Learn how to provide first aid for external bleeding.

June 11, 2015

What Causes Bleeding?

Bleeding, especially external skin bleeding, occurs when children cut themselves on pointed or sharp objects. Most skin bleeding stops by itself or after pressure is applied to the wound, but more serious bleeding may develop if the cut is very deep or large. Types of bleeding include arterial bleeding (from arteries), when the blood is pumped out in spurts and is bright red, and venous bleeding (from veins), when blood oozes more slowly and is dark red.

In the worst cases, bleeding can become life-threatening unless the correct measures are taken quickly. No matter what type of bleeding your child has, it is important to make certain that circulatory failure and loss of consciousness does not develop. If too much blood is lost, the heart will not have enough blood to pump around the body, the blood pressure will fall, and shock will occur. The danger signals of shock are a fast pulse, paleness, coldness, clammy skin, and dizziness. Fainting will occur as a result of the shock.

Treatment for Bleeding

Do not try to take out foreign bodies that are stuck in the wound, which may result in heavy bleeding. Try to keep the child warm; wrap clothes or rugs around him/her if you are outdoors.

Venous Bleeding

For venous bleeding, the blood is dark red and usually oozes or seeps from the wound in an even amount. Bleeding stops by itself or after pressure or a compress is applied to the wound. Follow these steps to stop venous bleeding.

  • Place your baby on your lap. If you suspect a broken limb or trauma to the head, neck or spinal cord, do not move your baby.
  • Apply a compress (a piece of clean gauze or folded washcloth) on the wound and apply pressure for five minutes. Use the palm of your hand if a compress isn't available.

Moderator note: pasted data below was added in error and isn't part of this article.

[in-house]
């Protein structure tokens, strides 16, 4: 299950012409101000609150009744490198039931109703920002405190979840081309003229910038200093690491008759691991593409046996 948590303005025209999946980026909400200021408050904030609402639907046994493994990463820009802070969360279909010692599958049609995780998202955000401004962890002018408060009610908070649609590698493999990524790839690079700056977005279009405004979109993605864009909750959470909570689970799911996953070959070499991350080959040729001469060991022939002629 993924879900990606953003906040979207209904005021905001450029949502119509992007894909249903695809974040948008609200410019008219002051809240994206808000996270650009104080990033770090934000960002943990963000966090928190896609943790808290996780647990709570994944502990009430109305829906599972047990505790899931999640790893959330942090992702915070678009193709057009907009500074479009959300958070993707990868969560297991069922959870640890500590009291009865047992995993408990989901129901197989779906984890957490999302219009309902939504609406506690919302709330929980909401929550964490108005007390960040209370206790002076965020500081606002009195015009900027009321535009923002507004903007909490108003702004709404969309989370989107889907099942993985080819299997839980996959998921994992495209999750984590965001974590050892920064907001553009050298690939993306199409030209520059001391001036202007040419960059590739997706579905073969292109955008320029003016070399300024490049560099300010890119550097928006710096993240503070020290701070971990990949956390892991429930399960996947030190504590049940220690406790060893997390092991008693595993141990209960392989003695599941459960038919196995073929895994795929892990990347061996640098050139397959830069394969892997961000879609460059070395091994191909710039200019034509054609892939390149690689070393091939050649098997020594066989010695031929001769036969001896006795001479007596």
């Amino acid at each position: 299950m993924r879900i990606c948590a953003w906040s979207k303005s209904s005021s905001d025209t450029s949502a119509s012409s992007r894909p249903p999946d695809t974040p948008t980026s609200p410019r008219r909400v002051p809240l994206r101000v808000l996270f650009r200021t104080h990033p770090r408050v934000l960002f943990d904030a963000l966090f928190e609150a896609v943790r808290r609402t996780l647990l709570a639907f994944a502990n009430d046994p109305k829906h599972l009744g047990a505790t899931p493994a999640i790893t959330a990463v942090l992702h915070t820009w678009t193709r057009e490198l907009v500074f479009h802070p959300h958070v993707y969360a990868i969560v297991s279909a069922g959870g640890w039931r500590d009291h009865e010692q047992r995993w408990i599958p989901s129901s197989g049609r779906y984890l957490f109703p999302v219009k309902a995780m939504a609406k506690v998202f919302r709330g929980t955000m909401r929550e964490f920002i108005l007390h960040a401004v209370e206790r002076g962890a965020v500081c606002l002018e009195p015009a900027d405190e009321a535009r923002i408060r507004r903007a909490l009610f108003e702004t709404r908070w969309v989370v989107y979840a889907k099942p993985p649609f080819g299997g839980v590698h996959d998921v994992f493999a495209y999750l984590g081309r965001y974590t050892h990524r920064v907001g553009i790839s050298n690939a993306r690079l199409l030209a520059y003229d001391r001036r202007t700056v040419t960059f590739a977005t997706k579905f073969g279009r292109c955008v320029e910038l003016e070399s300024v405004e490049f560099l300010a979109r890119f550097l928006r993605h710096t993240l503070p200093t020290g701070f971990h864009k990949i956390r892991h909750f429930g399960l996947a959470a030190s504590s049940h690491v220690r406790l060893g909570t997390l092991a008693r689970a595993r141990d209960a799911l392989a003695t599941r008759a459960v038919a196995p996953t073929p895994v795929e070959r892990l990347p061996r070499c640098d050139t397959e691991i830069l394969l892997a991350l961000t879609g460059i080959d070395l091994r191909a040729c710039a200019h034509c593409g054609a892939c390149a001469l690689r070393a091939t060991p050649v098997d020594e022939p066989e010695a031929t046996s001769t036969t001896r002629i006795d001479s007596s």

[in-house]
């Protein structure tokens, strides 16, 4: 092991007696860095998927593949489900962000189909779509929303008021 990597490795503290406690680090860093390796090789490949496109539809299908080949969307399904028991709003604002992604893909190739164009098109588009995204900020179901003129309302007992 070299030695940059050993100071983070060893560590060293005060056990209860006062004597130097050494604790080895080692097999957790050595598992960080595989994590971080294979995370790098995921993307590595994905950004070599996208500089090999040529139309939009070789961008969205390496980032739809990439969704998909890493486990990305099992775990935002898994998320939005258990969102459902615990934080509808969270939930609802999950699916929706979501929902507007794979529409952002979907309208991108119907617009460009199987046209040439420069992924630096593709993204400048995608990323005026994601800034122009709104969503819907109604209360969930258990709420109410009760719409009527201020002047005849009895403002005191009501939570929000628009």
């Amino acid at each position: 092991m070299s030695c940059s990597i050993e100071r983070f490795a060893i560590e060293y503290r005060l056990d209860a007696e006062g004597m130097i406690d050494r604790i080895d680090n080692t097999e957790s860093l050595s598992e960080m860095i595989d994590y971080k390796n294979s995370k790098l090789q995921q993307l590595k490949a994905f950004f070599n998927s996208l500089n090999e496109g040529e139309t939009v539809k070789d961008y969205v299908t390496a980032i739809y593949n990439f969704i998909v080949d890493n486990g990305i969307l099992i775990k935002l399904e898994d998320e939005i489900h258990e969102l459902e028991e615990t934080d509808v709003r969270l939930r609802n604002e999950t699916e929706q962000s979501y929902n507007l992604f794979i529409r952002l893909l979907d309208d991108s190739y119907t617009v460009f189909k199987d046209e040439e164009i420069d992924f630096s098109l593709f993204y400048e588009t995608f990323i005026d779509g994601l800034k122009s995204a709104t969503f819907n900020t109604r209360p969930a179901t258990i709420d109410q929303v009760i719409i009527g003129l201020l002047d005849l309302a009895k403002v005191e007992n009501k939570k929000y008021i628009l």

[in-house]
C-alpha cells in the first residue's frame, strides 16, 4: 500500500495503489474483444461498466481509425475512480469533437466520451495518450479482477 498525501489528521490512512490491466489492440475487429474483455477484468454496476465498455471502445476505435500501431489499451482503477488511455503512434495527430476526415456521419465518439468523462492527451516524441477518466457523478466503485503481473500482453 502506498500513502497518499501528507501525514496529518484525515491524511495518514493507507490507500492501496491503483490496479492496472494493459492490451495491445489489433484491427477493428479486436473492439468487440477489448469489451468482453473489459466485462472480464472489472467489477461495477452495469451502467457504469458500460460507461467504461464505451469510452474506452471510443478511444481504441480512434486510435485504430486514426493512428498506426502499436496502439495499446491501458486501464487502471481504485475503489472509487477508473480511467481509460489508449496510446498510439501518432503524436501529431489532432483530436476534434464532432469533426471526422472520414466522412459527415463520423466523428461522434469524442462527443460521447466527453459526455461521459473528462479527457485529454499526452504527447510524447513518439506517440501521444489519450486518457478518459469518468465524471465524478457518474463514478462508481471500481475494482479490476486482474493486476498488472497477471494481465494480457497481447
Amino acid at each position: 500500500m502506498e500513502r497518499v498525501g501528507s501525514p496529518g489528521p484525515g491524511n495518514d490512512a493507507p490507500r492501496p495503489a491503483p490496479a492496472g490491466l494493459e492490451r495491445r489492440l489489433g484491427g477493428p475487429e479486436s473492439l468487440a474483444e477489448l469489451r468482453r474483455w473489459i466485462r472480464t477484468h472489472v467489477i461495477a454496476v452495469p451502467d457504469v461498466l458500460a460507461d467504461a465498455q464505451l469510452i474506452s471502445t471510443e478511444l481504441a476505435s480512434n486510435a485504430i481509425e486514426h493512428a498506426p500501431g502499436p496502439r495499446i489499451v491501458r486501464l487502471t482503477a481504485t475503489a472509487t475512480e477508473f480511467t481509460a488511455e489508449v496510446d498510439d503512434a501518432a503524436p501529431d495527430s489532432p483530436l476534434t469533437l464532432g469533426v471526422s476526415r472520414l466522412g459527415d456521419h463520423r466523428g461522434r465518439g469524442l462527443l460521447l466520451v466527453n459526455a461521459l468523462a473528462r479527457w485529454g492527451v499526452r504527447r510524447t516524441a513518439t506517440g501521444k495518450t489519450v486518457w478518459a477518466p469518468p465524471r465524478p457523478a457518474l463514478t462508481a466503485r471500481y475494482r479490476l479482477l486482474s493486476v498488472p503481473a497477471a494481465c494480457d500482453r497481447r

• If the bleeding continues, get a fresh compress and apply pressure for an additional five minutes.
  • When the bleeding stops, use a mild antiseptic solution to clean the wound and apply a bandage. If the wound starts bleeding again, call your doctor, who will determine if the wound requires stitches.

Arterial Bleeding

For arterial bleeding, blood is bright red and pumps out of the wound in spurts from a deep or large wound. Arterial bleeding is an emergency, as it can cause a life-threatening loss of blood. Follow these steps to stop arterial bleeding.

  • Call 911 first and then take prompt action to stop the blood flow. Remain calm and try to keep your baby calm. Anxiety can increase his heart rate and cause more blood to flow.
  • Lay your baby in a position that elevates his legs by six inches, which will increase the flow of blood to his heart and brain and reduce the risk of shock. Do not move your baby if you suspect broken arms or legs or if there is any trauma to the head, neck or spinal cord.
  • Place a compress (a piece of clean gauze or folded washcloth) on the wound and apply pressure for five minutes. Use the palm of your hand if a compress isn't available. You can also place a stone or other firm object on top of the compress, which can be held firmly in place with strips of gauze or cloth.
  • If the bleeding seeps through the compress, apply a fresh compress over the existing one and continue to exert pressure.
  • If possible, elevate the bleeding body part above your baby's heart.
  • Continue to apply pressure for an additional five minutes or while you wait for the ambulance to arrive. Do not remove the compress, even if the bleeding stops.

Always call 911 or the doctor immediately if:

  • You cannot stop the bleeding or if the wound starts bleeding again after one hour.
  • There are signs of arterial bleeding (a deep wound with pulsing, bright red bleeding).
  • Your child has signs of shock (feeling sleepy, woozy, or lightheaded) or circulatory failure.
  • You suspect that your child has internal bleeding.

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